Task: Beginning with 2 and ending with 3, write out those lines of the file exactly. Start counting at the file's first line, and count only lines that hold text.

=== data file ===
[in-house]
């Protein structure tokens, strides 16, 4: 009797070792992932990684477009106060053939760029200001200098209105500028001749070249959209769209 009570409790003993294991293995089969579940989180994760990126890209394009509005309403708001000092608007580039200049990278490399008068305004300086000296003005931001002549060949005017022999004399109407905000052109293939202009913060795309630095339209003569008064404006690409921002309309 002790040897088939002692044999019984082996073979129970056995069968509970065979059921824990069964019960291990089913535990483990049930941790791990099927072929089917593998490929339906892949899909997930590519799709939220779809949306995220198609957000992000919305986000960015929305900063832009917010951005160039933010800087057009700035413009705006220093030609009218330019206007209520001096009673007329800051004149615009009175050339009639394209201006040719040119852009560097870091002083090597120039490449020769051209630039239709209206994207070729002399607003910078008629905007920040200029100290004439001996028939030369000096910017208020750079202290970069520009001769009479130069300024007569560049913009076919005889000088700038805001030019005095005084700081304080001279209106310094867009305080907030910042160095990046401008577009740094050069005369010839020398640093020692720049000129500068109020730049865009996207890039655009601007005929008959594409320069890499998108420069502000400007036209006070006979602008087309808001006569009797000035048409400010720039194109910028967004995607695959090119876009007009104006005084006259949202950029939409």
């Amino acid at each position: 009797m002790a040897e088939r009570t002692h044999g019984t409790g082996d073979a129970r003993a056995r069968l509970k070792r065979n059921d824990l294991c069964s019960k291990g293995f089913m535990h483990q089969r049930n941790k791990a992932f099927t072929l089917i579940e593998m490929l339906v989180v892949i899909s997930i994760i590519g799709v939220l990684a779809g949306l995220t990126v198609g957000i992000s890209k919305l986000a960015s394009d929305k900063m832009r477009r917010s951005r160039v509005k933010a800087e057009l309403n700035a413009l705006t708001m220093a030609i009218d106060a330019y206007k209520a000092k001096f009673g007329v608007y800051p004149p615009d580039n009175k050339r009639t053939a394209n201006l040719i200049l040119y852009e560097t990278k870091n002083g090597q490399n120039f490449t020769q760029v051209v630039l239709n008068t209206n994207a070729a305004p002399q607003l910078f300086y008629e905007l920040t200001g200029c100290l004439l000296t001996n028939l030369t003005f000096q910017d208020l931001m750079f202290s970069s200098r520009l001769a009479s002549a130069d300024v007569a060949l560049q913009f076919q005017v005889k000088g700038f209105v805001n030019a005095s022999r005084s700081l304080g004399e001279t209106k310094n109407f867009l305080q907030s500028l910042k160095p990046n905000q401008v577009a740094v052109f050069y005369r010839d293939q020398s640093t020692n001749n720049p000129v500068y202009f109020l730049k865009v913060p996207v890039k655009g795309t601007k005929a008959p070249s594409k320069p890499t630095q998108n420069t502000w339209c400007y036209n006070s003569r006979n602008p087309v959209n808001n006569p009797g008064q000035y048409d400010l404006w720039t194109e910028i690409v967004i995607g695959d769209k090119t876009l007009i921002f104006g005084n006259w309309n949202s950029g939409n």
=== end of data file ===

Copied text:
């Protein structure tokens, strides 16, 4: 009797070792992932990684477009106060053939760029200001200098209105500028001749070249959209769209 009570409790003993294991293995089969579940989180994760990126890209394009509005309403708001000092608007580039200049990278490399008068305004300086000296003005931001002549060949005017022999004399109407905000052109293939202009913060795309630095339209003569008064404006690409921002309309 002790040897088939002692044999019984082996073979129970056995069968509970065979059921824990069964019960291990089913535990483990049930941790791990099927072929089917593998490929339906892949899909997930590519799709939220779809949306995220198609957000992000919305986000960015929305900063832009917010951005160039933010800087057009700035413009705006220093030609009218330019206007209520001096009673007329800051004149615009009175050339009639394209201006040719040119852009560097870091002083090597120039490449020769051209630039239709209206994207070729002399607003910078008629905007920040200029100290004439001996028939030369000096910017208020750079202290970069520009001769009479130069300024007569560049913009076919005889000088700038805001030019005095005084700081304080001279209106310094867009305080907030910042160095990046401008577009740094050069005369010839020398640093020692720049000129500068109020730049865009996207890039655009601007005929008959594409320069890499998108420069502000400007036209006070006979602008087309808001006569009797000035048409400010720039194109910028967004995607695959090119876009007009104006005084006259949202950029939409």
């Amino acid at each position: 009797m002790a040897e088939r009570t002692h044999g019984t409790g082996d073979a129970r003993a056995r069968l509970k070792r065979n059921d824990l294991c069964s019960k291990g293995f089913m535990h483990q089969r049930n941790k791990a992932f099927t072929l089917i579940e593998m490929l339906v989180v892949i899909s997930i994760i590519g799709v939220l990684a779809g949306l995220t990126v198609g957000i992000s890209k919305l986000a960015s394009d929305k900063m832009r477009r917010s951005r160039v509005k933010a800087e057009l309403n700035a413009l705006t708001m220093a030609i009218d106060a330019y206007k209520a000092k001096f009673g007329v608007y800051p004149p615009d580039n009175k050339r009639t053939a394209n201006l040719i200049l040119y852009e560097t990278k870091n002083g090597q490399n120039f490449t020769q760029v051209v630039l239709n008068t209206n994207a070729a305004p002399q607003l910078f300086y008629e905007l920040t200001g200029c100290l004439l000296t001996n028939l030369t003005f000096q910017d208020l931001m750079f202290s970069s200098r520009l001769a009479s002549a130069d300024v007569a060949l560049q913009f076919q005017v005889k000088g700038f209105v805001n030019a005095s022999r005084s700081l304080g004399e001279t209106k310094n109407f867009l305080q907030s500028l910042k160095p990046n905000q401008v577009a740094v052109f050069y005369r010839d293939q020398s640093t020692n001749n720049p000129v500068y202009f109020l730049k865009v913060p996207v890039k655009g795309t601007k005929a008959p070249s594409k320069p890499t630095q998108n420069t502000w339209c400007y036209n006070s003569r006979n602008p087309v959209n808001n006569p009797g008064q000035y048409d400010l404006w720039t194109e910028i690409v967004i995607g695959d769209k090119t876009l007009i921002f104006g005084n006259w309309n949202s950029g939409n």